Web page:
Uncertainty and Depression After a Stroke

Depression among stroke survivors more likely if uncertain of their illness

/ Author:  / Reviewed by: Robert Carlson, M.D

(RxWiki News) Depression is a common symptom among people who have strokes. Understanding their condition and what to expect might help with this depression.

A very small study has found stroke survivors are more likely to be depressed the less they understand their condition — especially if they're men.

"Seek help for depression."

The study, led by Michael J. McCarthy, PhD, of the University of Cincinnati College of Health Sciences School of Social Work, involved 36 patients who had had a stroke within the past the three years.

The group included 16 women and 20 men. The researchers assessed these individuals' ability to do daily activities, like bathing and cutting food with a knife and fork.

They also measured their symptoms of depression and the degree of "health ambiguity" or "uncertainty" they felt about their condition.

To determine how confidently the individuals understood their condition, the researchers asked how much they agreed or disagreed with statements like "I don't know what's wrong with me" or "I have a lot of questions without answers."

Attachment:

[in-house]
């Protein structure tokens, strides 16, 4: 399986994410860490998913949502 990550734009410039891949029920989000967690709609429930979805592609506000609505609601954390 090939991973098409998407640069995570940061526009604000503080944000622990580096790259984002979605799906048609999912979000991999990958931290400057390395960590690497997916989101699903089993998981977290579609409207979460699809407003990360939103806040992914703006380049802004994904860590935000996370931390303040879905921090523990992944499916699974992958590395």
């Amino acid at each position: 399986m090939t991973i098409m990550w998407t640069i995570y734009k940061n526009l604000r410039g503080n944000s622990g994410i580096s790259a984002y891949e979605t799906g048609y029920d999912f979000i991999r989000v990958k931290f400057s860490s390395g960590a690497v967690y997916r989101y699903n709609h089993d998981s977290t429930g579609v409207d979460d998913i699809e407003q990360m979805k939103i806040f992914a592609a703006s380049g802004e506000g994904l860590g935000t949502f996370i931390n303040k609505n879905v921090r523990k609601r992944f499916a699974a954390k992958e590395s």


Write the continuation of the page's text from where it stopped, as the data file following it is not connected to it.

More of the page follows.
The more uncertain the individuals were about their illness, the more likely they were to be depressed. This correlation was stronger in the men in this study.

However, the small size of the study makes it difficult to determine whether this link is true among larger groups of male and female stroke survivors.

Another weakness of the study was that some of the individuals had their strokes much more recently than others. The participants therefore were probably at different stages in their recovery from their strokes.

However, about a third of all stroke survivors experience depression. It's therefore helpful to know, even from a small study, what might make that depression worse or more likely.

If uncertainty about your condition is influencing your mental health after a stroke, talking to your doctor may help answer questions and relieve some of that stress.

“These findings suggest that reducing health ambiguity through proactive communication with patients and family members may be an effective approach for reducing survivor distress and, ultimately, for improving rehabilitation outcomes," Dr. McCarthy said.

He said it's possible that the men experienced a greater degree of depression from uncertainty because they were more used to being in control of their health or they saw the stroke as a loss of power.

The study was published September 12 in the Archives of Physical Medicine and Rehabilitation. Information regarding funding was unavailable, but the authors declared no disclosures.

Reviewed by: 
Review Date: 
September 22, 2012
Last Updated:
September 23, 2012